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A kingdom of the just then let it be: .. But first consider how those just agree. The good must merit God's peculiar care; 135 But who, but God, can tell us who they are ? One thinks on Calvin Heav'n's own spirit fell; Another deems him instrument of hell; If Calvin feel Heav'n's blessing, or its rod, This cries, there is, and that, there is no God. 149 What shocks one part will edify the rest, Nor with one system can they all be blesto The very best will variously incline, And what rewards your virtue, punish mine. WHATEVER IS, IS RIGHT.-This world, 'tis true, Was made for Cæsar - but for Titus too: 146 And which more blest? who chain'd his country? say, Or he whose virtue sigh'd to lose a day?
“ But sometimes virtue starves, while vice is fed.” What then? Is the reward of virtue bread ? 150 That, vice may merit, 'tis the price of toil; The knave deserves it, when he tills the soil, The knave deserves it, when he tempts the main, Where folly fights for kings, or dives for gain. The good man may be weak, be indolent; 155 Nor is his claim to plenty, but content.
After ver. 142. in some editions,
Give each a system, all must be at strife;
What diff'rent systems for a man and wife? VOL. IIL
But grant him riches, your demand is o’er ? “ No-shall the good want health, the good want
pow'r?” Add health, and pow'r, and ev'ry earthly thing. “ Why bounded pow'r? why private? why no king?” Nay, why external for internal giv'n?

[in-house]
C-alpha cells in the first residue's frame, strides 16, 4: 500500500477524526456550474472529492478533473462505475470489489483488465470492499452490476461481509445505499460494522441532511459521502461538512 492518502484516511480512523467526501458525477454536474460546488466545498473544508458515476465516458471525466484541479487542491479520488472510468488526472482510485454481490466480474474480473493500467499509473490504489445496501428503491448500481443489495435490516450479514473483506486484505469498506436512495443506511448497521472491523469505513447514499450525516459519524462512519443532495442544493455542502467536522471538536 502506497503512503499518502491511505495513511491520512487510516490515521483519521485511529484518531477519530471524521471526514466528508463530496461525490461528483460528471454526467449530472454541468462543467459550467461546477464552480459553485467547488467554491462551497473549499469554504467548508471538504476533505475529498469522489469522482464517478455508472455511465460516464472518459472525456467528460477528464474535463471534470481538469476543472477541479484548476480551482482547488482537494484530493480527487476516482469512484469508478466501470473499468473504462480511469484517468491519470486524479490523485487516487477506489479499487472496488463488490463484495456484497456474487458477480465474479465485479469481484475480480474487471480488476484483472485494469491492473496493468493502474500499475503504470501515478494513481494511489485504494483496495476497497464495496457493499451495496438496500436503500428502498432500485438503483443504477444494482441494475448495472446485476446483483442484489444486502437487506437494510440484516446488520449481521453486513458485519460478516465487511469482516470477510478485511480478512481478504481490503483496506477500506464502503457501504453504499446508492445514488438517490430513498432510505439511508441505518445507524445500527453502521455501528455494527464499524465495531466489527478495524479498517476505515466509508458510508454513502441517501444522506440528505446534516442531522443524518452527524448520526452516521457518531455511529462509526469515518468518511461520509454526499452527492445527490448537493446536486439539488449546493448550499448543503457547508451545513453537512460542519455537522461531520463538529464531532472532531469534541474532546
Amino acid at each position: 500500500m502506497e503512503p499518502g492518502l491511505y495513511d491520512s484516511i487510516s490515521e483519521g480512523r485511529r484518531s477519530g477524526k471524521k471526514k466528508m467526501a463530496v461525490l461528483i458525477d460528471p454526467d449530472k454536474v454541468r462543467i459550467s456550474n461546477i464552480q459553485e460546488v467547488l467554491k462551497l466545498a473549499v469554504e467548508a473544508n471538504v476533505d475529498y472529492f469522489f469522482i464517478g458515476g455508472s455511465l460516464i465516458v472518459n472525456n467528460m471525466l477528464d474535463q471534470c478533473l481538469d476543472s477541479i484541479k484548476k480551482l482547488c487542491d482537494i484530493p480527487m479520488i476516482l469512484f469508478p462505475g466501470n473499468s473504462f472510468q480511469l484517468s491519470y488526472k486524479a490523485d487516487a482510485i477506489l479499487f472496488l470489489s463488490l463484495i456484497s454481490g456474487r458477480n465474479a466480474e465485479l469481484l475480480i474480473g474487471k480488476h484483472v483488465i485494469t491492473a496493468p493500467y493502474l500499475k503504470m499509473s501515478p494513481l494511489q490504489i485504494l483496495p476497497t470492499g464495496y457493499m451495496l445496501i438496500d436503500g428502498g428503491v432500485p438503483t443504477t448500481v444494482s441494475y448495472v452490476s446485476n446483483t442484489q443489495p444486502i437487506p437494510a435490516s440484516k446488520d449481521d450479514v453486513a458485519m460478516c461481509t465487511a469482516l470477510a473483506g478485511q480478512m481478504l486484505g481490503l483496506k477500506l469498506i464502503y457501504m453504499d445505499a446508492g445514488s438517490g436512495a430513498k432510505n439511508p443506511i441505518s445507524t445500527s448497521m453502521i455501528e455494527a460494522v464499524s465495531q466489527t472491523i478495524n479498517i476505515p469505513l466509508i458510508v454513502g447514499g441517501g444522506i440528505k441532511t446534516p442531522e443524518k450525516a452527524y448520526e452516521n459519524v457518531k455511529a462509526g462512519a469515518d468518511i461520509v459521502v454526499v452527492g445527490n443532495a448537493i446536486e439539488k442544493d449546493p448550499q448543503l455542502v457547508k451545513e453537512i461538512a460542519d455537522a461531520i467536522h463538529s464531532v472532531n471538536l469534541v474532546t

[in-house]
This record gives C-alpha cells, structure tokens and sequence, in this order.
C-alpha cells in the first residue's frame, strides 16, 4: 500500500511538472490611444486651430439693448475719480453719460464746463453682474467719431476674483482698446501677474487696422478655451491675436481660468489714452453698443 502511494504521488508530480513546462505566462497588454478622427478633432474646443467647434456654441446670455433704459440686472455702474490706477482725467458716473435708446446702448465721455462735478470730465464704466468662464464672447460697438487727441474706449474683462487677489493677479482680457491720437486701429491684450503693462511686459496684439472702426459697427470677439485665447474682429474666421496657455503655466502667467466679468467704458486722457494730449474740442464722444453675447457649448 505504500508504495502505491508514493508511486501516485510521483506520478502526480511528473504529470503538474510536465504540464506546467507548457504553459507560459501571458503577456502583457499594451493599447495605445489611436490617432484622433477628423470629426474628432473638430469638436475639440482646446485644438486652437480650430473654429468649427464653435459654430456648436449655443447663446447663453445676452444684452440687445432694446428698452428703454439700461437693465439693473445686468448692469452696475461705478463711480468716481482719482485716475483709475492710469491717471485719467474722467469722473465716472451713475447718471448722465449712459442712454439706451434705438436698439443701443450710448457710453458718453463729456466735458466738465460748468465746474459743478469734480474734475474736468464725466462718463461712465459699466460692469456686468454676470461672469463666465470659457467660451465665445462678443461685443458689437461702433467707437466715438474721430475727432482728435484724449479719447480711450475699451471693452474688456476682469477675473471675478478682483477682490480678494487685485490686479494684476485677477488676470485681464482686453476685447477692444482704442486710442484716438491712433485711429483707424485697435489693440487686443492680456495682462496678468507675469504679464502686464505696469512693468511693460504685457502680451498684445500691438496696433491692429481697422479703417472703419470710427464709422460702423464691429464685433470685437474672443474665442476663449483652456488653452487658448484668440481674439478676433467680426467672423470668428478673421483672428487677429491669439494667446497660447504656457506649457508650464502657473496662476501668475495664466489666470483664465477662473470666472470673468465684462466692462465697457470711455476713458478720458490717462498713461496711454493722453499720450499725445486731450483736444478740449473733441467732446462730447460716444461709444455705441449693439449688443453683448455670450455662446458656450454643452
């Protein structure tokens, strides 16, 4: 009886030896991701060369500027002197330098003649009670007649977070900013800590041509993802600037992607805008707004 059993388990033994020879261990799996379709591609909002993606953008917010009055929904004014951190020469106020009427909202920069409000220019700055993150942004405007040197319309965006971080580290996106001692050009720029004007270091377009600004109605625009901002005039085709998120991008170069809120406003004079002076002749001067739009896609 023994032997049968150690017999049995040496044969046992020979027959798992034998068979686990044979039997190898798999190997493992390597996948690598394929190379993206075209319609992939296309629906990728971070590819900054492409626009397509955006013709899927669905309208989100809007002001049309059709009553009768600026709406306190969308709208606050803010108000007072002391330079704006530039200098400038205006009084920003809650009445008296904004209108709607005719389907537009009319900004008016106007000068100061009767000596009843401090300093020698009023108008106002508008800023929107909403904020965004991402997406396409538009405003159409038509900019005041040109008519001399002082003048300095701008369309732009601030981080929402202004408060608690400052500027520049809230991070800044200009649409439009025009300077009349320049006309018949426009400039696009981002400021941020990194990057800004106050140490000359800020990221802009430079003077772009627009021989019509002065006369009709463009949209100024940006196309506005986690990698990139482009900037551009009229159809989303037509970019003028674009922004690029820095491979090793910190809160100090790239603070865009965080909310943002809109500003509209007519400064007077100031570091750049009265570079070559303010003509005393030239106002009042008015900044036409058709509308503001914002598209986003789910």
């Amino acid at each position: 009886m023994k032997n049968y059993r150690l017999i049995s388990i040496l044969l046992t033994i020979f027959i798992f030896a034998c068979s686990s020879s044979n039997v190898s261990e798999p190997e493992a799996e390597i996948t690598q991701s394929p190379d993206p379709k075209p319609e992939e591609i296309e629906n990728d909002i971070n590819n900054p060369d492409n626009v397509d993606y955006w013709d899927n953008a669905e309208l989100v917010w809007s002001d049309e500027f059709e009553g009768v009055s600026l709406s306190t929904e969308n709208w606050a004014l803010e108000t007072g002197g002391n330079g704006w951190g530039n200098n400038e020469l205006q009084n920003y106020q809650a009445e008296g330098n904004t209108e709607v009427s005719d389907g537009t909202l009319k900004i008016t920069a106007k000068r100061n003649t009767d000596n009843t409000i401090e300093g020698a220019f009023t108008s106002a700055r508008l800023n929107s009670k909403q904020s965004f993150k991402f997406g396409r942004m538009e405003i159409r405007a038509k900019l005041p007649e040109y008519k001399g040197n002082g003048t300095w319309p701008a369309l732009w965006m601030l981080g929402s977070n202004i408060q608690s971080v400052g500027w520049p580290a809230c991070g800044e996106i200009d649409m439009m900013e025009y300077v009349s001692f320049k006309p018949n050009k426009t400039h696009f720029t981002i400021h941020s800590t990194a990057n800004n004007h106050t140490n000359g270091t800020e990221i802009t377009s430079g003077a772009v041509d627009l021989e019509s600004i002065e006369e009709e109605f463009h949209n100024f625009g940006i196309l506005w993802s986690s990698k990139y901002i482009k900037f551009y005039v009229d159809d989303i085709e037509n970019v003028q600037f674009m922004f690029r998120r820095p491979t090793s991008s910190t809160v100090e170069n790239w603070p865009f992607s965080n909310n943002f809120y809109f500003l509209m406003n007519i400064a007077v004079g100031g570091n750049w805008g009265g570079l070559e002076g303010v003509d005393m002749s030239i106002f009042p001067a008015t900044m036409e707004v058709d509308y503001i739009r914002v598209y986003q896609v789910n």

161 Why is not man a god, and earth a heav'n? Who ask and reason thus, will scarce conceive God gives enough, while he has more to give : Immense the pow'r, immense were the demand; Say, at what part of nature will they stand? 166
What nothing earthly gives, or can destroy, The soul's calm sun-shine, and the heart-felt joy, Is virtue’s prize: A better would you fix, Then give humility a coach and six, . 1090 Justice a conqu’ror's sword, or truth a gown, Or public spirit its great cure, a crown. Weak, foolish man! will Heav'n reward us there With the same trash mad mortals wish for here? The boy and man an individual makes,
175 Yet sigh’st thou now for apples and for cakes? Go, like the Indian, in another life Expect thy dog, thy bottle, and thy wife: As well as dream such trifles are assign'd, As toys and empires, for a god-like mind. 180
After ver. 172. in the MS.
Say, what rewards this idle world imparts,
Rewards, that either would to virtue bring.
Honour and shame from no condition rise ;
204 Stuck o'er with titles, and hung round with strings, That thou may'st be by kings, or whores of kings, Boast the pure blood of an illustrious race, In quiet flow from Lucrece to Lucrece :
But by your fathers' worth if your's you rate,
Look next on greatness ; say where greatness lies ?
225 All sly slow things, with circumspective eyes : Men in their loose unguarded hours they take, Not that themselves are wise, but others weak. But grant that those can conquer, these can cheat ; 'Tis phrase absurd to call a villain great : 230 Who wickedly is wise, or madly brave, . Is but the more a fool, the more a knave.
Who VER. 20%. Boast the pure blood, &c.] In the MS. thus,
The richest blood, right-honourably old,
Who noble ends by noble means obtains,
What's fame? a fancy'd life in other's breath,
250 When what toblivion better were resign'd, Is hung on high, to poison half mankind. All fame is foreign, but of true desert; Plays round the head, but comes not to the heart :. One self-approving hour whole years outweighs. 255 Of stupid starers, and of loud huzzas ; And more true joy Marcellus exild feels, Than Cæsar with a senate at his heels.
In parts superior what advantage lies ? Tell (for you can) what is it to be wise ?
260 H 3